You love your home. You’ve probably put a lot of time, work, and money into it. But now it’s time to move on. Maybe you outgrew your home, need to relocate, or found a better property — whatever the case, you’re wondering what to do with this property.
The most obvious answer is to sell your home, right? You can’t live in two places at once and you might still have a mortgage on the first property. Selling your home means an instant lump sum of cash. No stressing out about two properties and no complicated taxes at the end of the year.
But you have another option: renting out your house. With renting, you could establish a stream of steady passive income, and your home will likely appreciate should you want to sell in the future.
So, how do you know if renting or selling is the right choice? We’ve broken it down for you in this article. Let’s start with a look at reasons to rent out your home.
Selling is the more common of the routes, but renting can help you build an additional income stream and hold on to your home if you ever want to go back. Even if you're a new landlord, transitioning a property from your own home to being a rental is doable—even for first-timers. Here are four factors to consider for renting out your home.
One of the best reasons to rent is for the extra income. When you rent your home, it should bring in enough to cover your mortgage, any upkeep costs (like maintenance, HOA, or management), and still turn a profit. If you can earn more from rental income than your total expenses cost you, you should consider renting out your house.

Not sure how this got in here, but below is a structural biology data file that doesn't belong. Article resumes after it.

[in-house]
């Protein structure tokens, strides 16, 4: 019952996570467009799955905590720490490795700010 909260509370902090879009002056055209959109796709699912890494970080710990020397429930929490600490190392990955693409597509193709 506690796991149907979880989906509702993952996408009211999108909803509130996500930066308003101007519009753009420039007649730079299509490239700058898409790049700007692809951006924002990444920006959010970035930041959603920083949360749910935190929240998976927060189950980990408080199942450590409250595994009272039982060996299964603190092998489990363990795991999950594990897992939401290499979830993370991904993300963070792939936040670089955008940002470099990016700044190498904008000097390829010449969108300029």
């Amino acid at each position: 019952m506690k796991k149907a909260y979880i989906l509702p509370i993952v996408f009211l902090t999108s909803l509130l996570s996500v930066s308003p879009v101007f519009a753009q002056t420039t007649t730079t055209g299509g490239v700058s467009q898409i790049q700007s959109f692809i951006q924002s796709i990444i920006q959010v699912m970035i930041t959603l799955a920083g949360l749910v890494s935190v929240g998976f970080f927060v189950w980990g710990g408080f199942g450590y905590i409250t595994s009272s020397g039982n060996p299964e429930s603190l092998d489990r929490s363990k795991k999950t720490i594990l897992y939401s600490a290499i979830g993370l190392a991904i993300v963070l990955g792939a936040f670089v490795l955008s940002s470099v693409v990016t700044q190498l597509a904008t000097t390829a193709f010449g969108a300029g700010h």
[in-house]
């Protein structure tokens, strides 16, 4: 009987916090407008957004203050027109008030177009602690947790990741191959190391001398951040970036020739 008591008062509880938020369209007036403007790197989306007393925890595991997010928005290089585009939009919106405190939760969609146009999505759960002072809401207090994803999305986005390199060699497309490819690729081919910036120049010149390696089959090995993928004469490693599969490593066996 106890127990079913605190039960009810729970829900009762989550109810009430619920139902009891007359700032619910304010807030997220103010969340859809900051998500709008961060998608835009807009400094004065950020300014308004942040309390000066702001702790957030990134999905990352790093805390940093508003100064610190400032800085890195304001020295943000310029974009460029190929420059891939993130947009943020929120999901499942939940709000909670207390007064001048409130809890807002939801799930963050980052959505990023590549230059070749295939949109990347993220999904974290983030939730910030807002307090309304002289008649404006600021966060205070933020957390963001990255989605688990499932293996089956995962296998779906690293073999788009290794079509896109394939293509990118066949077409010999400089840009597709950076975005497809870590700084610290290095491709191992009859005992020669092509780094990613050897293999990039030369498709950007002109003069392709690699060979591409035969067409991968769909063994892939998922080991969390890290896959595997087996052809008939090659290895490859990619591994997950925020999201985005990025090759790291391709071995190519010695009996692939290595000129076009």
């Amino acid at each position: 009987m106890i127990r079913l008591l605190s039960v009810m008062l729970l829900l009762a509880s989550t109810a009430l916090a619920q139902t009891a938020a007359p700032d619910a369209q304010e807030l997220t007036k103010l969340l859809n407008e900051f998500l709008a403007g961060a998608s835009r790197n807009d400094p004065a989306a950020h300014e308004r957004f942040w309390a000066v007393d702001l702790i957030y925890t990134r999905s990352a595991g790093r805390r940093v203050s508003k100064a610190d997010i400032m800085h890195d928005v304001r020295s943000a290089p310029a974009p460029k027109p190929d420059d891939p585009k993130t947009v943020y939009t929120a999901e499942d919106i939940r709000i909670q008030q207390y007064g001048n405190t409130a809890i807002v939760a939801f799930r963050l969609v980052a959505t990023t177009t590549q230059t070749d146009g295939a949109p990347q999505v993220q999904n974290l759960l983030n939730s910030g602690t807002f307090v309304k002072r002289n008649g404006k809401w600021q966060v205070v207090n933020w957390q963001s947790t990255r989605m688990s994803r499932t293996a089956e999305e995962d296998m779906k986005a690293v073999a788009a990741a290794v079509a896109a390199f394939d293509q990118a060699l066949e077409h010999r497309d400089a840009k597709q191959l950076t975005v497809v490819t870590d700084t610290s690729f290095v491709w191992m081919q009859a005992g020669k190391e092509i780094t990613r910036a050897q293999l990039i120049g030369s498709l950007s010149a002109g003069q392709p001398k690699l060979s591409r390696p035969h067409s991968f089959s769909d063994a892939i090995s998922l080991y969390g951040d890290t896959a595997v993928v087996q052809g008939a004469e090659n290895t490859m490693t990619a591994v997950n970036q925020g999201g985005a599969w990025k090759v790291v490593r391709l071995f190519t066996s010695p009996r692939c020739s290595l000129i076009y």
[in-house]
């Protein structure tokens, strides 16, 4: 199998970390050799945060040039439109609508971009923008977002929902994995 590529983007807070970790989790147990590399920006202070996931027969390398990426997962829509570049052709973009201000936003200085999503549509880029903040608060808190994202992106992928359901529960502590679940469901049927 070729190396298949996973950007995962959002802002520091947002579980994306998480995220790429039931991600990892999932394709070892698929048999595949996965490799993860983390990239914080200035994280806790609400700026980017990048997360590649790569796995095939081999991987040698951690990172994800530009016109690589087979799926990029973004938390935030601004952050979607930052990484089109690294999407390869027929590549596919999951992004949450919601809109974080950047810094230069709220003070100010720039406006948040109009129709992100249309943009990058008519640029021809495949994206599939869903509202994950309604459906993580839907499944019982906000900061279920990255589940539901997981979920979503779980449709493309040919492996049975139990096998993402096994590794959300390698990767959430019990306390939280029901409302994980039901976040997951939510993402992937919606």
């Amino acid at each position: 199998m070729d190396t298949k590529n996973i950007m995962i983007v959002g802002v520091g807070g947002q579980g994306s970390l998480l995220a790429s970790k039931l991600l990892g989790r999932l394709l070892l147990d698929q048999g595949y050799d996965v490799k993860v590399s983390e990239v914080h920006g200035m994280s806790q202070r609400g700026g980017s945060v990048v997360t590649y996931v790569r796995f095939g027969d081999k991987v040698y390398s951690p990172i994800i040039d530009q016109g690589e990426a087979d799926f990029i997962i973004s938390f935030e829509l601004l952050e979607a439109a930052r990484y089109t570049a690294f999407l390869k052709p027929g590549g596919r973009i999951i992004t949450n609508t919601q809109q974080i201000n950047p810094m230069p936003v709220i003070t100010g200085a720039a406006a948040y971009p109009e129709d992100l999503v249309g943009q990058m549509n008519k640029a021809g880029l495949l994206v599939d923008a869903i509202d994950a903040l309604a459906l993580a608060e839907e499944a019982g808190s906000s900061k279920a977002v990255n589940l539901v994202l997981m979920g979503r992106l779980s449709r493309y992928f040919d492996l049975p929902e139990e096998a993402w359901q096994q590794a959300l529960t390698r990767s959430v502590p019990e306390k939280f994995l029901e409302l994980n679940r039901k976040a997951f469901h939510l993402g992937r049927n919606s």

When considering profitability, you need to make sure your home is a good rental property. This means that it’s attractive to renters with in-demand finishes and amenities. You'll want to make sure your home is in a desirable location and that everything is in working order before renting — the more up-to-date your house is, the more rent you may be able to charge.
You might also want to hang onto your home if it won’t sell for a lot. Depending on how much equity you have in your home and any selling fees, you might make little to nothing from selling your home.
Even if you make a decent profit from selling, you could stand to make more long-term from renting it out. In this case, it’s a smarter financial move to rent your home instead of selling it.
A buyer’s market probably isn’t the right time to sell. When the market favors buyers, you’ll get less for your home. Waiting out the market until it swings in favor of sellers could be a better idea.
And, if your home is in an up-and-coming area, you’ll make more from holding onto your home. You can likely charge more for rent every year. Plus, after waiting a few years, your home could be worth much more than it is today — making renting your home a better option.
Another reason to rent out your home is if it has sentimental value. While you have to leave your home for now, you might hope to return some day. If you sell your home, there’s not much hope for ever getting it back.
For this reason, renting is best. Your rental income will pay for your mortgage and any upkeep. And when the time is right, you can come move back or pass the home to someone else in your family.